The headaches are much more managable--Praise God! So, things are looking up somewhat :) I stay on this dose of the meds until I see Dr. Heaven the cardiologist on February 2nd. I spoke with the nurses in his office, and I am just supposed to "live life"--go to work, go to the grocery store, run the kids all over town....but avoid things like shoveling snow, doing a lot of stairs, carrying heavy loads, etc. until we see how my heart is responding to "life".

So....I am heading out....to "live life".

Tuesday, January 12, 2010

An update....

Soooo.....one hospital stay wasn't enough. I had to check out the accommodations here in town, too! Wednesday, January 6th, I was planning on visit school, have lunch with friends, and take in a Tiger's basketball game. But, chest pains put a kink in that plan. After a few calls to doctor's offices, it was decided I should head to the ER. The boys were at school, and Ken was off, so he took me to Carle. As soon as I said the words "chest pain" and "recent heart attack", I was in a wheelchair, being whisked to a treatment room. The EKG was "abnormal", which was a change from the ones done in Bloomington (they had all been "normal"). After three nurses, 5 needles, and 4 blown veins, I had an IV. They treated my chest pain with oxygen and morphine and was told I was being admitted. Since pouting did no good, I tried to get comfortable while Ken grabbed some lunch. A friend who worked at the hospital stopped by the ER to see me, and noticed that my arm (where the IV was) was covered in hives. We called the nurses, who determined the morphine had irritated my veins. After a bit, I was moved to a room on the Telemetry Floor, into the the hands of the heaven-sent Nurse Angel.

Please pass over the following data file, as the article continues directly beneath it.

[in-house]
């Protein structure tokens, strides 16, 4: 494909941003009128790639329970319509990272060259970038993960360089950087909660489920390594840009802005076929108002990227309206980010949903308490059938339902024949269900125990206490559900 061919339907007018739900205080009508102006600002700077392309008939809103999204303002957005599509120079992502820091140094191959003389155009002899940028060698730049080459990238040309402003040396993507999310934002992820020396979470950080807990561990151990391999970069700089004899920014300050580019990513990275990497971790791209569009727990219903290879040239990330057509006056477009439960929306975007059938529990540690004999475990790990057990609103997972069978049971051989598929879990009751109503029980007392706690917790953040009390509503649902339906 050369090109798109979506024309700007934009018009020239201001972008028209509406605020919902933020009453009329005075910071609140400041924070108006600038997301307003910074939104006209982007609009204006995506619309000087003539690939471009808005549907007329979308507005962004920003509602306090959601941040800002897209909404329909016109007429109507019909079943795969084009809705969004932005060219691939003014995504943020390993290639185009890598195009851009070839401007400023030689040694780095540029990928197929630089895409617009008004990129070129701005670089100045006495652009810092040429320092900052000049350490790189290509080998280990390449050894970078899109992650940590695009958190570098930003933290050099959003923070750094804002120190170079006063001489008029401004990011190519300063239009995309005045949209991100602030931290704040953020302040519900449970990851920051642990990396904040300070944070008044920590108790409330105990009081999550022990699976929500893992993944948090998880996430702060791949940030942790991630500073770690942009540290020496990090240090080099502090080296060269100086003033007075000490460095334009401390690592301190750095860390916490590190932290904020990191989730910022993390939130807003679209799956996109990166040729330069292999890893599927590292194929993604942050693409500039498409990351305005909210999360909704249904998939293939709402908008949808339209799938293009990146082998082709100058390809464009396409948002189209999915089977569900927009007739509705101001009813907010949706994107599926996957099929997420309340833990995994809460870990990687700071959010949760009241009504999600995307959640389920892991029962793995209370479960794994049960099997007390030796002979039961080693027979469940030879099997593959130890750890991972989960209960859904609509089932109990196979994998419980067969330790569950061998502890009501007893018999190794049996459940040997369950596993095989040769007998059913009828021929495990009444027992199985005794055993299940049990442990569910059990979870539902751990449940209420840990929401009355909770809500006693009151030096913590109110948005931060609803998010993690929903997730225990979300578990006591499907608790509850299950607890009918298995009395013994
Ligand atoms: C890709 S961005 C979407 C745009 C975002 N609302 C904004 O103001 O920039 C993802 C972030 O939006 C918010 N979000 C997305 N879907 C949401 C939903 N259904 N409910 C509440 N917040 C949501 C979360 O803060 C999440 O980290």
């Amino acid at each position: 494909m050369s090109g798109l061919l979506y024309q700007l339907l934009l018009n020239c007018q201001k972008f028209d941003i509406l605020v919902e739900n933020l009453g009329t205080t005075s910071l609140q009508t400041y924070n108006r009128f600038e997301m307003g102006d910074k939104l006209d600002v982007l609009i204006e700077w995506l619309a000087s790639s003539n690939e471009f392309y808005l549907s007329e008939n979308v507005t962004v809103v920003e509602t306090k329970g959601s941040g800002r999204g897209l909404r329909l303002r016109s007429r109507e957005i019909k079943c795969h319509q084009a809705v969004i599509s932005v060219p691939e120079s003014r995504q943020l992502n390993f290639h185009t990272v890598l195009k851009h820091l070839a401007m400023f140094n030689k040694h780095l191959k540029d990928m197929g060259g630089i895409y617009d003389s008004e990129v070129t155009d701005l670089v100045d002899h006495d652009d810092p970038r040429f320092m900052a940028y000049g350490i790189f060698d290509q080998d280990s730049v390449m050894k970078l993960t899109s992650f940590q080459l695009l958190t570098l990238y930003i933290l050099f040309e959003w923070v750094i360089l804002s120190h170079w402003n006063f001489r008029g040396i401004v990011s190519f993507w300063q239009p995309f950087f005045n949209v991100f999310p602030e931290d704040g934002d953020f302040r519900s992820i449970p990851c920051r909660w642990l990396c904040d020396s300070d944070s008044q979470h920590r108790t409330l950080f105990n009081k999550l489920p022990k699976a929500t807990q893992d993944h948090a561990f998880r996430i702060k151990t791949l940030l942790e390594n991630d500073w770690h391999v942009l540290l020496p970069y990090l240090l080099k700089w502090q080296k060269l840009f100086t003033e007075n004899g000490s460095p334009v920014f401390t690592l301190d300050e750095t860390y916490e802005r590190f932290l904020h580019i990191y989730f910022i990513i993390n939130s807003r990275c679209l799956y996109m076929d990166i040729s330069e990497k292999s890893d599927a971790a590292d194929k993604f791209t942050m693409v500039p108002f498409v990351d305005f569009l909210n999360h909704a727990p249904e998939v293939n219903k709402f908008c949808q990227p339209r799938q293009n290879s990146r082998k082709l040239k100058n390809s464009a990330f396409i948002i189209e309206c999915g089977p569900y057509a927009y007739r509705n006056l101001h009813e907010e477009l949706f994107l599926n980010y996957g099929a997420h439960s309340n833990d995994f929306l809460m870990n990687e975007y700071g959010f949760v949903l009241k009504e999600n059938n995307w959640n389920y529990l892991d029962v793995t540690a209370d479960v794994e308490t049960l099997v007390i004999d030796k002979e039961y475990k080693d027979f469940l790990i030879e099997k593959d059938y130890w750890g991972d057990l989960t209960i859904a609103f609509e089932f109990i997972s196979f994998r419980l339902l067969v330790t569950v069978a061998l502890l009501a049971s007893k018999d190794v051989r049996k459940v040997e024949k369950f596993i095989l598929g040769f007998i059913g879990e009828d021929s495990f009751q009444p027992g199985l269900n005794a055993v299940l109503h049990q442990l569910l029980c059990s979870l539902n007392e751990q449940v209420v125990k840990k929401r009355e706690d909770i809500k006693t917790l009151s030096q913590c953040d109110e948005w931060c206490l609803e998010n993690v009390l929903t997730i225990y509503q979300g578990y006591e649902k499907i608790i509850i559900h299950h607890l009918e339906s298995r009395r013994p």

Nurse Angel got me settled, as I urged Ken to head out to the basketball game. The doctors came in and out, trying to make decisions on how to proceed. The intervention cardiologist and the cardiologist overseeing my care decided that they wanted to do an immediate cardiac cath. Immediate means.....when they get the team ready and all of the blood tests are done ;) The test that held them up? A pregnancy test, LOL! My dear friend Tina came to sit with me while I waited for the cath. One of the techs came in and told me, "If you can assure me you have not been attacked by some vicious sperm, we'll go ahead with the cath." After my assurance, they wheeled me off, Tina and I giggling the whole way.

In the cath lab, I'd like to tell ya I know everything that went on. I was awake for what I believed to be the whole thing. Truth is, Versed is good stuff, and if I was awake, I don't remember much. But, the good news is (here is where God really showed up), my heart started to go into another heart attack. Yes, that is good news! That means the doctors actually saw what was going on, and they were able to stop it, and learn from it.